Trust of Trusts

02/11/2005 12:00 am EST

Focus:

Gordon Pape

Editor and Publisher, The Income Investor and the Internet Wealth Builder

Gordon Pape has written more than 40 books on investing, and publishes four newsletters. A Canadian, Gordon is also a leading expert in the increasingly popular field of Canadian high income trusts. Here, he looks at a more conservative, "trust of trusts."

"Income trusts are similar to real estate investment trusts, but with some unique characteristics. They are structured as a trust, not a corporation. The difference is significant, as under Canadian law, a trust must pay out its profits to shareholders at least once a year. Payments are made monthly in most cases, so steady cash flow is an important advantage. It is important to remember that the payments are not guaranteed. These are not bonds and if a trust runs into financial problems it may reduce or even suspend distributions. That’s bad news. As a general rule, these trusts offer only modest growth potential. Also as a general rule, the higher the cash yield from the trust, the greater the risk.

"Although we expect more modest gains from income trusts this year than last (when several of our recommended trusts had total returns above 100%), we still think three factors will help this market. First, Canadian interest rates are not likely to go up for a while, as inflation is not a serious threat. The second factor is that the fear of limited liability to shareholders is now gone and pension plans are now poised to buy more aggressively. Finally, Standard & Poor's has announced that income trusts will be included in the benchmark S&P Toronto composite index by mid-year, which means that index funds would have to buy them in order to track the index properly. So the bottom line is that while I believe the sector is relatively expensive, I don’t expect to see a sharp correction.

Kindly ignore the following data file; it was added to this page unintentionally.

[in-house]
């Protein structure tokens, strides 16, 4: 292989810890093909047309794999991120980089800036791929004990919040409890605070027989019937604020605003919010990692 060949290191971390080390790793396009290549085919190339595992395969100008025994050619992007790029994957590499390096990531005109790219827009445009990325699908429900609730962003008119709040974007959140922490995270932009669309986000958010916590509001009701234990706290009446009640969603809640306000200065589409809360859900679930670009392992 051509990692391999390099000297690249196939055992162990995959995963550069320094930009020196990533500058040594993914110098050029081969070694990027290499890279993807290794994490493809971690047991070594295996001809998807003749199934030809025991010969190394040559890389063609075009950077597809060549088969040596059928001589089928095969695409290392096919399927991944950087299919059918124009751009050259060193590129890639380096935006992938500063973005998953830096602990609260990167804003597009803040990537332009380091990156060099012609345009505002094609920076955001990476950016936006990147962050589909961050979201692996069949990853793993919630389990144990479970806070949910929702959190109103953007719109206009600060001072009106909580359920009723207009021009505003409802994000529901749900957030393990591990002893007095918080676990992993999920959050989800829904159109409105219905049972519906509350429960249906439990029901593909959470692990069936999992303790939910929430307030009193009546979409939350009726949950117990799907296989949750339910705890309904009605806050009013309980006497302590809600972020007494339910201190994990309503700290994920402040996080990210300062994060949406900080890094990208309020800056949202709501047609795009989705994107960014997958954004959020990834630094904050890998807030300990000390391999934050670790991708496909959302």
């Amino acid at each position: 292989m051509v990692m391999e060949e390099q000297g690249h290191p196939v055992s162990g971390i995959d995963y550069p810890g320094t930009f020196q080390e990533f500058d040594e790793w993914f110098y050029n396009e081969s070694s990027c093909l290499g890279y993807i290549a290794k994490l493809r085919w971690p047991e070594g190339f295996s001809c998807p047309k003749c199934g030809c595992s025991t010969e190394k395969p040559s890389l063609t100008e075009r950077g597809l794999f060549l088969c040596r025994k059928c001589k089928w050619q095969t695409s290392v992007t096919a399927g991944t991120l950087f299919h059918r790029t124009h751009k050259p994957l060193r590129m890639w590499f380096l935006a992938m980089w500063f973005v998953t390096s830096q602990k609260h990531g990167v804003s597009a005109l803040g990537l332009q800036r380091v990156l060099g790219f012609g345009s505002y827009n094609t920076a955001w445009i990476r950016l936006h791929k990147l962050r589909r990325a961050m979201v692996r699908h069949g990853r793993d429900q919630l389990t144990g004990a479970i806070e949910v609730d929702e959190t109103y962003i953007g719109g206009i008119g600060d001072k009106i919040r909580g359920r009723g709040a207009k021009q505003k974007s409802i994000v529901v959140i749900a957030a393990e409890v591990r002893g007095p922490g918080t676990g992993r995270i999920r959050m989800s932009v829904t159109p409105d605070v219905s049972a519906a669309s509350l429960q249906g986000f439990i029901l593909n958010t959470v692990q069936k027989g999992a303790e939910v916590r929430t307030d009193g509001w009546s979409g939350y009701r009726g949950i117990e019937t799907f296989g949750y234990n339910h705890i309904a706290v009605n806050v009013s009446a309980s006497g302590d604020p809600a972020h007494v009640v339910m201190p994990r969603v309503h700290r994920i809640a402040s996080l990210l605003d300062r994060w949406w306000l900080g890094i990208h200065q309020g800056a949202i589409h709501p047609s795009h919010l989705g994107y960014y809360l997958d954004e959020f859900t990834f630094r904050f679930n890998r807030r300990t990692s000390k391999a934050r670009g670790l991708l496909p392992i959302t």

"But since the market has become expensive, I suggest that you not try to pick individual trusts. Rather, my advice is to let the pros pick the trusts for you. I suggest the  Lawrence Payout Ratio Trust (CA:LPR.UN  Toronto), a closed-end fund that invests in a portfolio of 40 equally weighted income trusts with the lowest cash payout ratios from various sectors. The payout ratio is very important when it comes to selecting an income trust. It’s the percentage of a trust’s cash flow that is distributed in a particular year. The idea behind this trust is that the lower the payout ratio, the greater the chance that a trust will be able to maintain its current distribution levels and increase them down the road.

"The history of the income trust sector has clearly shown that when a trust is forced to cut distributions, its share price gets clobbered, sometimes disproportionately. So the theory is that the structure behind this fund will greatly reduce that possibility. Some of the other criteria for inclusion in this fund are a market cap of at least $200 million, a listing of at least a year on the Toronto stock exchange, and no reductions or suspension in payments for at least two years.

"This fund is brand new, so we don’t have a history for it. Payments will be made monthly. The first payment of 8.75 cents per unit will be made on February 14. I don’t expect that subsequent payments will be that high, because this payment covers a six-week period. However, I think an average monthly payout of 6 cents a unit is quite feasible. Based on the recent price of $10.22 per unit, that would produce a 7% annual cash yield. Since the current yield of the trusts in the portfolio is slight over 8%, that does not seem out of line. Yes, you can get higher yields from selected individual trusts. But this portfolio should provide a reasonable return and offers a lower risk level that I think is appropriate right now."

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